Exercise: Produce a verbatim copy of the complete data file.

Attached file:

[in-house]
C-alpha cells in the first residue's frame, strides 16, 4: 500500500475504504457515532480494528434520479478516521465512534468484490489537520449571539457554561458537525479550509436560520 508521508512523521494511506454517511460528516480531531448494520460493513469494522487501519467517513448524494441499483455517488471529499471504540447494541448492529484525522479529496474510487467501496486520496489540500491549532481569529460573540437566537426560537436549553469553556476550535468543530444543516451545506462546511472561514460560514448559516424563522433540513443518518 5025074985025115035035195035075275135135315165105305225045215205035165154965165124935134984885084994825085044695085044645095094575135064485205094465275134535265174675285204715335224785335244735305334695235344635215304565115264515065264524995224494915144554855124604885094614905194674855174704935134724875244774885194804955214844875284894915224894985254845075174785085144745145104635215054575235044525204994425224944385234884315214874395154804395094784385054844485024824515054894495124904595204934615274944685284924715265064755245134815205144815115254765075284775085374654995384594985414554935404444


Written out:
[in-house]
C-alpha cells in the first residue's frame, strides 16, 4: 500500500475504504457515532480494528434520479478516521465512534468484490489537520449571539457554561458537525479550509436560520 508521508512523521494511506454517511460528516480531531448494520460493513469494522487501519467517513448524494441499483455517488471529499471504540447494541448492529484525522479529496474510487467501496486520496489540500491549532481569529460573540437566537426560537436549553469553556476550535468543530444543516451545506462546511472561514460560514448559516424563522433540513443518518 5025074985025115035035195035075275135135315165105305225045215205035165154965165124935134984885084994825085044695085044645095094575135064485205094465275134535265174675285204715335224785335244735305334695235344635215304565115264515065264524995224494915144554855124604885094614905194674855174704935134724875244774885194804955214844875284894915224894985254845075174785085144745145104635215054575235044525204994425224944385234884315214874395154804395094784385054844485024824515054894495124904595204934615274944685284924715265064755245134815205144815115254765075284775085374654995384594985414554935404444